and the lightning flashes in their eyes,
dead eyes for all to see,
and the people mourn for peace,
and the people are complete,
in their horror of the wars,
and the blood upon the stones,
let the howling winds make free,
all that would set all men free,
let the freedom ring on stones,
hammers on their bones,
and the tears fall away,
and the judgment is the womb,
and the world is our doom,
until everyone agrees,
we are the people of all lands,
and the sand falls like rain,
on the shoulders of the poor,
on the famines in our brains,
we are our own deceivers,
when kings are just believers,
in our dooms.

so now the world must answer,
the echoes in our hearts,
and all hearts are beating,
all minds are pleading,
and gold is never sacred,
and the lizard skins are drying,
baking in the sun,
and the sun is always shining,
somewhere on this earth,
and the moon is always rising,
the stars are just as blinding,
as the dead eyes are finding,
their vision in those graves,
which no one should follow,
for that is the way to war,
where only violence is victor,
and every human loses.

how then shall the world answer,
and how shall you answer?
by what means shall the whole world find peace forever?
and by what means shall we otherwise suffer forever?
one is in the flower,
the other is in the tomb,
the choice is ours to make,
a choice we could have made thousands of years ago,
but for lizards who would be kings,
and the hearts did not stop them,
nor did the waves upon the seas,
the sun did not prevent them,
nor the moon in its risings,
nor did their gods pause to ponder,
but threw the bolts that enslaved us,
and today who is truly free?
not the sailors on the waters,
not the soldiers in their fields,
nor the bankers in their laundries,
not the bakers of our bread,
and by the lonely fires,
cold hands adorn the motions,
of dreams in living fire,
for the nightmares yet to come,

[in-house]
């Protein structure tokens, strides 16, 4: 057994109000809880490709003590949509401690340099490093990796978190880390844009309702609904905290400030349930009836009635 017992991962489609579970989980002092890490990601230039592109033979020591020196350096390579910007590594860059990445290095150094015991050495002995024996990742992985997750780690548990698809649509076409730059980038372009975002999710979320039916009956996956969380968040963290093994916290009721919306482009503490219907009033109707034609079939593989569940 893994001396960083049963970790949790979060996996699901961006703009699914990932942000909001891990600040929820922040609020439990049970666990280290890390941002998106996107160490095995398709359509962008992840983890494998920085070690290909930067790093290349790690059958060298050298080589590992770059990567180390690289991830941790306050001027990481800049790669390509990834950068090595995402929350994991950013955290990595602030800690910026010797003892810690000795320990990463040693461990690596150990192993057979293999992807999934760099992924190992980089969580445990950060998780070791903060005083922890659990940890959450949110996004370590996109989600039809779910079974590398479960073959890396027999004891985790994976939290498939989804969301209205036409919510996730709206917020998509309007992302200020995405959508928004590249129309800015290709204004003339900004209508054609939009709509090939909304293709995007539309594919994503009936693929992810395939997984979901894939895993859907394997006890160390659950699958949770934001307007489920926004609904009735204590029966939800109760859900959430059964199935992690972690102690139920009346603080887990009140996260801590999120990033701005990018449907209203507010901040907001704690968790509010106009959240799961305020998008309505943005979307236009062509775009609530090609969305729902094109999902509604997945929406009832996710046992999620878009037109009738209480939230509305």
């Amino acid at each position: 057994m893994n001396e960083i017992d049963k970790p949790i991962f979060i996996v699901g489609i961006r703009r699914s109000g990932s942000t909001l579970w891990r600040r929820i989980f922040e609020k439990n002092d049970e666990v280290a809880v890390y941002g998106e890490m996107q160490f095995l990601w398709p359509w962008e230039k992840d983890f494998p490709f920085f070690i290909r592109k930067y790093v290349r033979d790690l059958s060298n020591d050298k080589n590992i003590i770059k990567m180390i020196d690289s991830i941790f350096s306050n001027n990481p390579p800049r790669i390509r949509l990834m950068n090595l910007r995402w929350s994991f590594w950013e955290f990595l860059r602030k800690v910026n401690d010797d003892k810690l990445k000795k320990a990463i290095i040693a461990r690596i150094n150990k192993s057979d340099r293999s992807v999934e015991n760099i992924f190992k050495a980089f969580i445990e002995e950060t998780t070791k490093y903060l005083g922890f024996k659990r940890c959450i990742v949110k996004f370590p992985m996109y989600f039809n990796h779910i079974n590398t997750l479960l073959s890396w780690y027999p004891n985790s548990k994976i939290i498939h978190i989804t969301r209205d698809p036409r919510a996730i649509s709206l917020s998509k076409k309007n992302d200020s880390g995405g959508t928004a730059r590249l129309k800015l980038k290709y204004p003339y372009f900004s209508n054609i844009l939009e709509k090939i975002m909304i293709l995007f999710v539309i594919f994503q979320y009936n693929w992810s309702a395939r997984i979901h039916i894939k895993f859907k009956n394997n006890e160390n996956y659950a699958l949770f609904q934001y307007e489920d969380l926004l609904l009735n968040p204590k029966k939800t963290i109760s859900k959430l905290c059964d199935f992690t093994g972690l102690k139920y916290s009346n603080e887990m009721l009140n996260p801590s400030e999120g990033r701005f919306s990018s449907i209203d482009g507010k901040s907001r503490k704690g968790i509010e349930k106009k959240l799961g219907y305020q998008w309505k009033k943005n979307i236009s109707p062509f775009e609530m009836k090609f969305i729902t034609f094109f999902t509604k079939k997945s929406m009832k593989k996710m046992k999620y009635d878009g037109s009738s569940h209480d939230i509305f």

or the peace of flowing waters,
smooth stones in our palms,
fingers turning over,
thoughts are never dead,
find answer in the embers,
in the ashes of our past,
throw them to the winds,
let them scatter in the breeze,
there is partial answer,
and the leaves will always answer,
in the spring.

in this ages old winter of our despairs,
comes the hint of spring,
but who shall attend to it,
and how shall it grow?
by what human means,
shall human needs find answer?
their hands or your hands,
my hands?
the black hand or the red hand?
yellow hand or white?
all hands together?
how shall this be done?
how shall one hand feel another hand?
which hand moves first?
I hear no certain answers,
I see no hands moving,
brains are worthless,
if no hands move,
all wealth is worthless,
if no hands move,
who shall move the hands?
who shall move their own hand?
when a hand moves,
what will the other hand do?
some hands are bony and weak,
some hands are stained with blood,
and many hands are simply terrified,
some hands are greedy,
some hands give everything away,
some hands are kissed,
others are crushed.
here is my hand,
it moves forward,
who will take it?

Michael Eliseuson
Silver City, New Mexico
March 19, 2008

Friday, April 4, 2008

40 Years Ago. . .just as applicable today

Today we mark the fortieth anniversary of the death of Dr. Martin Luther King, Jr., in Memphis. I remember that day vividly, as many of you will also, no doubt. I was a senior in college, washing my clothes in a laundromat with my best friend, when the news was rushed in about the killing. My friend and I clung to each other and cried.

If you have a few minutes, listen to his speech on his opposition to the Vietnam War. He refers to the day when the lion and the lamb will lie down together--just as my ancestor Edward Hicks has painted above. Dr. King was aghast at the cost of the war then, not only in the dollars spent but in the human resources lost. Imagine what he would say about the cost of the Iraq War now.

The valley is gray today, in a rainy mist, as I look out over the train tracks, and I feel a deep sadness.

Tuesday, March 25, 2008

The Winter has come and gone. . .

Oh happy day! As atoms start warming they move faster, and so do I. It's been a cold, cold winter in Alabama, but at last it's over. Now that my fingers have warmed up, perhaps they will touch the keyboard with more regularity.

There is much to tell since last autumn: a November driving trip through the Wild, Wild West, a Christmas goodbye to my son, who joined the Air Force, and a sad New Year's memorial gathering for my friend (see below) on the Gulf Coast. Then there was another driving trip to see our son graduate from basic training at Lackland AFB in San Antonio, Texas, and the ride home through New Orleans on Mardi Gras. All wonderful times, marred only by the sadness of seeing my mother go into full-time nursing care when we returned home.

The pink dogwood in the front yard is almost in bloom, and Easter music is singing in my head.

I have photos, and stories. Keep in touch.

Sunday, October 21, 2007

“Raised like a son by Sallie Jenkins”